When Christians Don’t Know What They Believe (Part 1)

We are going back to the basics. We are reminding ourselves of the gospel — the “good news” at the heart of the Christianity.

If you are a Christian, and somebody asked you to tell them the gospel in less than a minute, what would you say? How would you feel? Imagine that scenario right now. Do you feel excited, with the words ready to roll off your tongue? Or do you feel anxious because you have no idea where to start? Or perhaps embarrassed that you will come across as just plain weird?

It is one thing having others know that you call yourself a Christian, but quite another having to explain what that means. How can you clearly articulate the gospel to the ordinary everyday person? This person may hold misconceptions about Christianity, or have had bad experiences. Maybe they know nothing at all.

I am currently studying academic theology in Durham. It is likely that I think about God more than the average person. My course involves spending a long time learning and ruminating over complex theological concepts and ideas that will never enter into the heads of the majority of people. I am also involved with volunteer work with Christian organisations that love and serve vulnerable adults. These people may come from difficult backgrounds, have served time in prison, be addicted to drugs or alcohol, or sleep rough on the streets. As a Christian, I believe that hope can be offered to these hopeless people. I have confidence that the gospel — the good news about Jesus — can bring about holistic transformation in these people’s lives.

Sometimes, however, there is a tension between these two parts of my life; between academic theology and loving the poor. Often, I do not feel as though my studies best equip me for offering Jesus to the last, lost and least as the way of having “life to the full” (John 10:10). The lines become blurred. What is essential to the Christian faith, and what is only secondary?

One risk of studying academic theology can be to lose perspective. It is far too easy to lose sight of the big picture — the essence of Christianity — amidst deep study of complex and peculiar ideas. This is something I have observed in myself, and which I know needs to be remedied. I wonder if you feel the same way?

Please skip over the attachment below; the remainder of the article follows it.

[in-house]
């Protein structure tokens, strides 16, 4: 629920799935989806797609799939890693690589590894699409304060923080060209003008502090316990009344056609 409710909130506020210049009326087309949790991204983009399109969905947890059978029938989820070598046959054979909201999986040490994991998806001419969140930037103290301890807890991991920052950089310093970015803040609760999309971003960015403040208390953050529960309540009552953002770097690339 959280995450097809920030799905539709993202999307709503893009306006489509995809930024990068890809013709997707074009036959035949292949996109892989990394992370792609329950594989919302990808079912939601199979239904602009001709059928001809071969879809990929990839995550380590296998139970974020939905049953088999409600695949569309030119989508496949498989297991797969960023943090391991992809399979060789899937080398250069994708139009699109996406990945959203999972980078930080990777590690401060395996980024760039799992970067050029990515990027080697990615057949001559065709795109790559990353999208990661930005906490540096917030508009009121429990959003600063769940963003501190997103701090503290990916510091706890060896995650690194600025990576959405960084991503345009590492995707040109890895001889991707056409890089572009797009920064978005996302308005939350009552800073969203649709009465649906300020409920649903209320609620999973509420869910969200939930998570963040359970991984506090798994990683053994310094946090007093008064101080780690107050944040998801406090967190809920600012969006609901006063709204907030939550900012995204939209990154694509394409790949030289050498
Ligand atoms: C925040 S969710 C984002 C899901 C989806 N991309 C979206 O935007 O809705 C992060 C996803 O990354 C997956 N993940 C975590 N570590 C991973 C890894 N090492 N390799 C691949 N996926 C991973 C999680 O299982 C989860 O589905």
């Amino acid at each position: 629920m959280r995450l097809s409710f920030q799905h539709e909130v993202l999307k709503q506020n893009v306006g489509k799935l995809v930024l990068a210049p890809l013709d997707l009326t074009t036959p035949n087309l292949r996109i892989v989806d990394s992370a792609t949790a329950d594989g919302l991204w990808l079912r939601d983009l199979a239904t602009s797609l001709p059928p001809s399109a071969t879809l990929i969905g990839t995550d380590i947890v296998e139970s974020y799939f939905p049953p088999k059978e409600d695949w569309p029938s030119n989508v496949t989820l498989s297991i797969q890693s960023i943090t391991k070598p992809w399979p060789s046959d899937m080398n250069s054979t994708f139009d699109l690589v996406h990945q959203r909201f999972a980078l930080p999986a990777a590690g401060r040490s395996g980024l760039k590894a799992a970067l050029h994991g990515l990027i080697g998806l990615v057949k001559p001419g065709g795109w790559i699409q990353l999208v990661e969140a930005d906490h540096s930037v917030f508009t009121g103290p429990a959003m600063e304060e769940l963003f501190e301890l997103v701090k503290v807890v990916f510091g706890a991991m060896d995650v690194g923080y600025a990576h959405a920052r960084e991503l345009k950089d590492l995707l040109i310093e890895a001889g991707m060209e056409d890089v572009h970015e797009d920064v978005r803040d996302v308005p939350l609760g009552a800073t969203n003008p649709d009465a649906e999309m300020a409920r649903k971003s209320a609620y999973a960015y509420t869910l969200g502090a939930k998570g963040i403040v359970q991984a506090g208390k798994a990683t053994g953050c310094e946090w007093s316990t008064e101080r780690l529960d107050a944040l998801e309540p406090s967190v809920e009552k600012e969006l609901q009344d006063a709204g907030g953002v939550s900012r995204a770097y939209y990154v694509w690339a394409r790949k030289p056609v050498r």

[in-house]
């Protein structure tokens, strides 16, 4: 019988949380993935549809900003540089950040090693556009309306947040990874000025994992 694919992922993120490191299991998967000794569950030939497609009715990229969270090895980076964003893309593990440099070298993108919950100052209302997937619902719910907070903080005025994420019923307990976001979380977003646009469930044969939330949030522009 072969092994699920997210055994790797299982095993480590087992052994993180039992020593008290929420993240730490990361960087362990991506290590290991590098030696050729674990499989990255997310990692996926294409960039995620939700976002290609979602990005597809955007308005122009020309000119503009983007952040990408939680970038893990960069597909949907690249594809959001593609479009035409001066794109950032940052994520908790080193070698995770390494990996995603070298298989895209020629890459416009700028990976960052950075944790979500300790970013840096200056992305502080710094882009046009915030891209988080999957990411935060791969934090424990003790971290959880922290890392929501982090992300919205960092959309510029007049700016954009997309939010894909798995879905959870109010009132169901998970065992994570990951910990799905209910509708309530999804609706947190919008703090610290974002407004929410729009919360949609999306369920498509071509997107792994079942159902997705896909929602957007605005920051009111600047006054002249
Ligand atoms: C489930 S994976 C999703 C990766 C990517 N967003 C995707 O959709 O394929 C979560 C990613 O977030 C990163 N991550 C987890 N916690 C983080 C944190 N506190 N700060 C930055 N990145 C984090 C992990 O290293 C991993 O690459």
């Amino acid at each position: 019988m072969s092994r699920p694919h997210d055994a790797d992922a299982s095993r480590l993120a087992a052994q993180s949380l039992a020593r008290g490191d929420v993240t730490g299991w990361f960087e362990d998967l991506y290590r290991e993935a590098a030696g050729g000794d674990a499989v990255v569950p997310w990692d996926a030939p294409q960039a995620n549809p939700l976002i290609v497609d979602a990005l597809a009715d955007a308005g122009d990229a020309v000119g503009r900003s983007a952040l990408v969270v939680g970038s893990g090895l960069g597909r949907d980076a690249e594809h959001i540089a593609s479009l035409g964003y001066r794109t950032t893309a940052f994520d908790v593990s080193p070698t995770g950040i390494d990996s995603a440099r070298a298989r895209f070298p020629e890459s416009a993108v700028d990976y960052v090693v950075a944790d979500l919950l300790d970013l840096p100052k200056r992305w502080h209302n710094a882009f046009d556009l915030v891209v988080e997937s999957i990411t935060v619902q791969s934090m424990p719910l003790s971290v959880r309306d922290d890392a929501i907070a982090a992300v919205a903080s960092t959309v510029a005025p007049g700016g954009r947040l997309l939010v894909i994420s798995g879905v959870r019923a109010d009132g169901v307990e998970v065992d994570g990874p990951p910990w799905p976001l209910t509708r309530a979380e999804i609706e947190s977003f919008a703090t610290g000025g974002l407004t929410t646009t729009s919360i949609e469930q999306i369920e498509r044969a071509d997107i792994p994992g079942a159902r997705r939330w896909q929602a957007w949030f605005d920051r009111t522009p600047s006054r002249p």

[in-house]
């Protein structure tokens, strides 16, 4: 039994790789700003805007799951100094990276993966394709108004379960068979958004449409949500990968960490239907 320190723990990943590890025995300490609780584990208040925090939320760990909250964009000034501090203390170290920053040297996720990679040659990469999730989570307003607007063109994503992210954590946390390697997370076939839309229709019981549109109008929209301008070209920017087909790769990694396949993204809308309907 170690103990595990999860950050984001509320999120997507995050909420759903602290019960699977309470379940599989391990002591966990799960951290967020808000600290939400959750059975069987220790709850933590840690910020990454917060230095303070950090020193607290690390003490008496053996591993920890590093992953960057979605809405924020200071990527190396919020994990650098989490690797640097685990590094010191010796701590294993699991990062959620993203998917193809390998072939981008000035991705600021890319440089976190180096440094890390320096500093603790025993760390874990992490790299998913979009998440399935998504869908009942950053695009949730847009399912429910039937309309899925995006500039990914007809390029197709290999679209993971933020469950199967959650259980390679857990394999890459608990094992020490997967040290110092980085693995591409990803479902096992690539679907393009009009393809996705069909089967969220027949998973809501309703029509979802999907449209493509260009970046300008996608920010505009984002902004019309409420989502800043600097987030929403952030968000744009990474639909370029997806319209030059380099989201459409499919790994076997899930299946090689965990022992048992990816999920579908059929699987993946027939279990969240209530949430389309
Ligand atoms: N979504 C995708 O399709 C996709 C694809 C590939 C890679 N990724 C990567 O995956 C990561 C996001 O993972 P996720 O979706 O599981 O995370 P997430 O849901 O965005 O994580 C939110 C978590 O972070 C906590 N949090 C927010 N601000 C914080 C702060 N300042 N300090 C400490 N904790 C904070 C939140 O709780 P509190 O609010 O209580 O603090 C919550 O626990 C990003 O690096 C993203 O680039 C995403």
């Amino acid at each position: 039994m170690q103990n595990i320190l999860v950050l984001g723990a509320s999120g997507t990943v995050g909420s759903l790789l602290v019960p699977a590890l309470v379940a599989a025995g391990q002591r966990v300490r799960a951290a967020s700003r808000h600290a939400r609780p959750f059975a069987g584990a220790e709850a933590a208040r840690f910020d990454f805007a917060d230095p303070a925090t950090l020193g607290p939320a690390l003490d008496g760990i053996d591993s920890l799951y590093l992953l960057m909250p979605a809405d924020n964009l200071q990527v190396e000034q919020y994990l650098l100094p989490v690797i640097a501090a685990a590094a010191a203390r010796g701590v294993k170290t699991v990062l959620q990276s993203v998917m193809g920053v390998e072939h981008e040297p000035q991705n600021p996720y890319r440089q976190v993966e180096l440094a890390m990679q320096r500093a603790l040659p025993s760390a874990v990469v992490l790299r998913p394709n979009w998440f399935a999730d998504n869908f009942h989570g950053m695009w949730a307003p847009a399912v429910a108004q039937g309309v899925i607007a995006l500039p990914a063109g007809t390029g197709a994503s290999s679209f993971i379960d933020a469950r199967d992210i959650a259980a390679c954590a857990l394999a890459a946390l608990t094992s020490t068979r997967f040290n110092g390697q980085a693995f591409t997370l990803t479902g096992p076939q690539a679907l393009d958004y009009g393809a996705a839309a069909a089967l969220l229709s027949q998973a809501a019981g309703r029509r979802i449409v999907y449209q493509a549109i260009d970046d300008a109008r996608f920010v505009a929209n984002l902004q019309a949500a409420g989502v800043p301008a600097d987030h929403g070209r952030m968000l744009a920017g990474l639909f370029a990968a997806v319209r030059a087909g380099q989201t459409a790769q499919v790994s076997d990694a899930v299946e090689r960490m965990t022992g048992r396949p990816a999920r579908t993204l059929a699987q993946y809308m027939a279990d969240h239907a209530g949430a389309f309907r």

I recently decided to read The Explicit Gospel by Matt Chandler. It is a fantastic book. Chandler’s sole aim is to make the gospel explicit where it is so often assumed, “outlining what it is and what it is not”. He goes back to the basics. That is, that upon which all else is based.

“I want to spend my time with you trying to make sure that when we use the word gospel, we are talking about the same thing…I want to make sure to make sure that we are all on the same page here — which is to say, God’s page — and talking about what he is talking about when the gospel is mentioned in the Scriptures.” (p.15)

I find the book very helpful, and will spend some time summarising his core ideas in a series of blog posts. This first post serves as an introduction, and I anticipate three more to follow over the coming weeks. It will be a helpful exercise for myself, but my hope is that it can benefit you too. The four posts will be as follows: (1) An introduction — this post; (2) “The Gospel on the Ground” — the gospel at the personal, micro-level, focussing on how the gospel relates to each individual; (3) “The Gospel in the Air” — the gospel at the cosmic, macro-level, focussing on how the gospel relates to the entire universe, including humanity and the whole of creation. (4) A conclusion — wrapping it all up.

The “ground” and “air” vantage points both refer to the same one gospel. Paul himself highlights these two vantage points in relation to the gospel.

“For we know that the whole creation has been groaning together in the pains of childbirth until now. And not only the creation, but we ourselves, who have the first fruits of the Spirit, groan inwardly as we wait eagerly for adoption as sons, the redemption of our bodies.” (Romans 8:22–23, italics mine)

Chandler offers an anecdote of New York City. Walking down amidst the bustling streets and experiencing the city is different from flying 30,000 feet overhead to see it. Yet both see and experience the city. Both can correctly say, “This is New York”. It is the same with the gospel on the ground and the gospel in the air. Both are equally valid and true. In fact, as we will see, they mutually enhance each other and work together. “Both are necessary to begin to glimpse the size and the weight of the good news, the eternity-spanning wonderment of the finished work of Christ”, says Chandler (p.17).

This writing series will be part of my journey this Summer of focussing on the basics of Christianity. You are welcome to join me as I try to more fully appreciate and understand the essence of the Christian faith, the good news of Jesus Christ.

Reference: Chandler, Matthew, The Explicit Gospel (Wheaton, USA: Crossway Books, 2012).

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Alex Rowe is a Christian studying theology in Durham, UK. He loves to talk over coffee, write on Medium, and create with The Coffeehouse Clerics.

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